I read an article about self-abandonment in relationships and it resonates with me.
Self-abandonment is behind a lot of our struggles in relationships and otherwise in life.
As the article points out, we can abandon ourselves in many areas of life. We can abandon ourselves financially. Relationally by depending on others to feel OK or loved. Healthwise by not taking care of our health. We can also abandon ourselves by abandoning our integrity when we don’t follow what’s right for us for the sake of acceptance, love, keeping our job or any other reason.
In the bigger picture, we can abandon who we are as a human being as described above. And we can – and often do – abandon what we are however we understand and label it. (Spirit, presence, that which the content of our experience – including our experience of who we are and the world – happens within and as.) Whenever we get caught in identifications/beliefs we abandon ourselves as what we are.
I know this from lessons in my own life. I was reasonably good at not abandoning myself in my twenties up until my marriage and moving to Wisconsin. At that point, I abandoned myself by going against my clear guidance and what I know was right for me (which was to stay where I was for longer and not go to Wisconsin). I abandoned my guidance and what I knew was right, and through this, I abandoned myself in many other ways. I abandoned myself in terms of education, work, financially, friends, meditation, art, my deep inner connection, and eventually health and more.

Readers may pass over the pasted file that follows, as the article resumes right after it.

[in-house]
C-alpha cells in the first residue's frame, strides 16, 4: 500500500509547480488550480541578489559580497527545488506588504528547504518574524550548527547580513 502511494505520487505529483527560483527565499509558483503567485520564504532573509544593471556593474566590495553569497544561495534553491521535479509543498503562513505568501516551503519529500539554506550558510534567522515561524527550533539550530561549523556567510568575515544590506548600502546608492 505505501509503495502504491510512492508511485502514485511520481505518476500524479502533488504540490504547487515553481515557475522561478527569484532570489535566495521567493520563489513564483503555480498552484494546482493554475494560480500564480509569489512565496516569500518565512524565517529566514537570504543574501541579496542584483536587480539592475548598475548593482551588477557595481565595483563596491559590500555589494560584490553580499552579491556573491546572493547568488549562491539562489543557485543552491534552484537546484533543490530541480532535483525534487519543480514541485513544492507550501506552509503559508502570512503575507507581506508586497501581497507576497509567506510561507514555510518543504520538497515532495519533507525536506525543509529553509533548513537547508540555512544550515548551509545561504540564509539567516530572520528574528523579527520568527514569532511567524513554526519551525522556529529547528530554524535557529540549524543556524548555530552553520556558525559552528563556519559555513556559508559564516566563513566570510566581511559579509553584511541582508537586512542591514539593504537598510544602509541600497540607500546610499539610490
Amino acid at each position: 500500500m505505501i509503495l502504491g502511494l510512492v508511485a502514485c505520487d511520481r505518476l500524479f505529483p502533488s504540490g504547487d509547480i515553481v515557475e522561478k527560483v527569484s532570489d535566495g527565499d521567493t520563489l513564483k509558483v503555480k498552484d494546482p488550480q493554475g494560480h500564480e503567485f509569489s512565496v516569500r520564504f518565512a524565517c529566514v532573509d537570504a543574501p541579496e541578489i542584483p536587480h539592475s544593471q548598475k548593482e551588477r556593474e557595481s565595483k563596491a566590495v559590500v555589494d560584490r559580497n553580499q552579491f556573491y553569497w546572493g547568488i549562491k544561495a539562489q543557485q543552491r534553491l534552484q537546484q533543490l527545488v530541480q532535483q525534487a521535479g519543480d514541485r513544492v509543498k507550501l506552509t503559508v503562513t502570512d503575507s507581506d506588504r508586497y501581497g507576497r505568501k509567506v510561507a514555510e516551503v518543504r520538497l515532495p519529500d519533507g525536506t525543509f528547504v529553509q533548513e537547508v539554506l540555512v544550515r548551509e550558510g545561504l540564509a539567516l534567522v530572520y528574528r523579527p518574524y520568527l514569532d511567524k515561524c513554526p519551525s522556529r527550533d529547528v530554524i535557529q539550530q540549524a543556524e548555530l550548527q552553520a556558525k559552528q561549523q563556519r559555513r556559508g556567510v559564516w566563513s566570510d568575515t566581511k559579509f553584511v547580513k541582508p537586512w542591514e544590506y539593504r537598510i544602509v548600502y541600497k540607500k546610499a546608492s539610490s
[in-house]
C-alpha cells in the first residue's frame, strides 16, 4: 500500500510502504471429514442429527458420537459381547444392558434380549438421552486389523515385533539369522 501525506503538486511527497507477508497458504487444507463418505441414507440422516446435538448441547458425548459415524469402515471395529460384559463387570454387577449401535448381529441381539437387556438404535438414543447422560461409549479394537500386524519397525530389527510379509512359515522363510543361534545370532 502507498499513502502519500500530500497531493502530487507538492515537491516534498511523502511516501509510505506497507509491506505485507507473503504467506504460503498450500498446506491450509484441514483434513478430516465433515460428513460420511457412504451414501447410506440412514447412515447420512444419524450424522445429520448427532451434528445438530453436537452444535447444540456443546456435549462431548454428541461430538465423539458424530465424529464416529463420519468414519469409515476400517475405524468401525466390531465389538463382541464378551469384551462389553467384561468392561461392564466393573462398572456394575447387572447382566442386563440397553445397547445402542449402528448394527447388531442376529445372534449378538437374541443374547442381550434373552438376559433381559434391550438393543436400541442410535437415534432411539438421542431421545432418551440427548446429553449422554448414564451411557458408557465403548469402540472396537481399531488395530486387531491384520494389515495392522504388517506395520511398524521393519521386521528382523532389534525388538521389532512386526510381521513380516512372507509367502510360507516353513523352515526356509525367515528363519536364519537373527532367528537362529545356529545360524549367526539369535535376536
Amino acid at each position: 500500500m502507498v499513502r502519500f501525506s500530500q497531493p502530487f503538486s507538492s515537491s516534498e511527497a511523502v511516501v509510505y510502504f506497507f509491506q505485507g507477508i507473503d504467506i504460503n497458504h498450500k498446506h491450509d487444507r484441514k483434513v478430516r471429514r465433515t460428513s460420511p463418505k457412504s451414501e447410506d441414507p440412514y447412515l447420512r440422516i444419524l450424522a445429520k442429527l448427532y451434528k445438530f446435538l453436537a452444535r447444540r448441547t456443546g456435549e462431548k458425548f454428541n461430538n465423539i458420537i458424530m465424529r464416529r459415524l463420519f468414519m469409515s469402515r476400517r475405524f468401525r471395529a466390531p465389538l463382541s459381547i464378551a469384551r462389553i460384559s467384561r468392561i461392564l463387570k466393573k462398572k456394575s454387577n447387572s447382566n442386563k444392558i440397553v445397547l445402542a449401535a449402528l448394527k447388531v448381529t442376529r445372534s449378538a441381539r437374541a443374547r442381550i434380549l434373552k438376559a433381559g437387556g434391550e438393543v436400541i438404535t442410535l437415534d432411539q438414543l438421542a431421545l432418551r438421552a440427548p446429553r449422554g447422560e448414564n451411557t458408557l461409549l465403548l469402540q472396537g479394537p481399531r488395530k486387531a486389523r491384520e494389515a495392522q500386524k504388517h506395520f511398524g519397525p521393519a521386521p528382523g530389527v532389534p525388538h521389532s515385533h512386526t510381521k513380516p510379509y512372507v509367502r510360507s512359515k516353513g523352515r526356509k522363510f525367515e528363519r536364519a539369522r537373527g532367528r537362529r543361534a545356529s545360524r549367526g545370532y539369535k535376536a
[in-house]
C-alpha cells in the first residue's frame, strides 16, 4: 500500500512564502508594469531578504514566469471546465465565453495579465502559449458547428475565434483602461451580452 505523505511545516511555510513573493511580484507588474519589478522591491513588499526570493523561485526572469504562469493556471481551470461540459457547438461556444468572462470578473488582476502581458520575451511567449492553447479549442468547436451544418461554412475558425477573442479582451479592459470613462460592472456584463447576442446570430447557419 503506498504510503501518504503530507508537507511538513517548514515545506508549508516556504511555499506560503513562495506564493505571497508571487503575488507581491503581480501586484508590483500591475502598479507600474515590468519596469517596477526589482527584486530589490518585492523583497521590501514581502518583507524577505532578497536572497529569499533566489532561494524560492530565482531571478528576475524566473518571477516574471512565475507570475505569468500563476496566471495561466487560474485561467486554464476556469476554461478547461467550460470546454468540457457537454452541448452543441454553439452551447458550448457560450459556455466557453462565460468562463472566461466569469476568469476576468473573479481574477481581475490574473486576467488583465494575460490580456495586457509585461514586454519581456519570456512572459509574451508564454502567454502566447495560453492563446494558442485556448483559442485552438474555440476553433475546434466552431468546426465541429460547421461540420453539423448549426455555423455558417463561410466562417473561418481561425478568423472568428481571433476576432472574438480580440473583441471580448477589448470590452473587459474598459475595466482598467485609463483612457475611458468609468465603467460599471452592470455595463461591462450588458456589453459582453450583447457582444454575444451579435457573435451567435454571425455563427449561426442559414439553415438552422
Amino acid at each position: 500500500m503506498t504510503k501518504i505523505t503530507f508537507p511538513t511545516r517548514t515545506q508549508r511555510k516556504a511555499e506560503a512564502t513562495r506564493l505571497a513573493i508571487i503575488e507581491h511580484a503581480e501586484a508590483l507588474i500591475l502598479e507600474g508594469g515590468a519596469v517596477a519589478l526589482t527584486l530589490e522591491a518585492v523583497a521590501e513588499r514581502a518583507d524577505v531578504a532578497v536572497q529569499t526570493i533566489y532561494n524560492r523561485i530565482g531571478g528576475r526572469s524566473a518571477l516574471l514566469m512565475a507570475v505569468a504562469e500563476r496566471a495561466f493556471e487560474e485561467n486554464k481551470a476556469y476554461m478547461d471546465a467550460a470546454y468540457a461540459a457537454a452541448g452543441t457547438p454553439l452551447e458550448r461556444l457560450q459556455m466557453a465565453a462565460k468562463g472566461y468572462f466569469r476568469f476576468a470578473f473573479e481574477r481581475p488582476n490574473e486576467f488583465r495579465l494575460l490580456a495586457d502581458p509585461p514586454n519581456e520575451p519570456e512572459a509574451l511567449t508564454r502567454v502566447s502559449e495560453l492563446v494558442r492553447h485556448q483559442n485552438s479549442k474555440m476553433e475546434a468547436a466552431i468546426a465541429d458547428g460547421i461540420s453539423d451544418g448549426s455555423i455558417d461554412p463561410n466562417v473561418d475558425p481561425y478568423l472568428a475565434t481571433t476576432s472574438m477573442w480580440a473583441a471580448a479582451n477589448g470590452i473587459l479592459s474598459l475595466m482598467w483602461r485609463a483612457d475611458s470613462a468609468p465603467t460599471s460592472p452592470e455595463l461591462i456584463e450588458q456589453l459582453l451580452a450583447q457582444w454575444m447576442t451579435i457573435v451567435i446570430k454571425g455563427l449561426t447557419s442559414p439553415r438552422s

Why did I abandon myself in these ways? I did it – as I suspect we all do – from being caught in fear, identifications, wounds, and shoulds. I was caught by unloved parts of myself. I was caught by unquestioned stories. I was caught by unfelt feelings. (Feelings I was trying to avoid.)
More specifically, I wanted to live up to my ideal of being a good spouse. (She went there for a graduate degree and I left mine and much of what was most important to me to support her.) I wanted to avoid judgment from family and others if I left the marriage or didn’t live in the same place as my spouse. I acted on fears of being alone or not finding anyone else. I acted from the pain of a recent previous missed relationship opportunity.
I also see how I have been repeating the initial abandonment trauma which may have happened in early infancy. (My parents were loving and good parents in many ways, but for a little child even situations that seem smaller to an adult can be quite traumatic.) I have abandoned myself the way I experienced being abandoned back then.
The remedy is being honest about it. Recognizing the consequences. Looking at what beliefs, identifications and fears I acted on. Meeting the fear I tried to escape. Finding love for the unloved. Question the unquestioned. Feel the unfelt.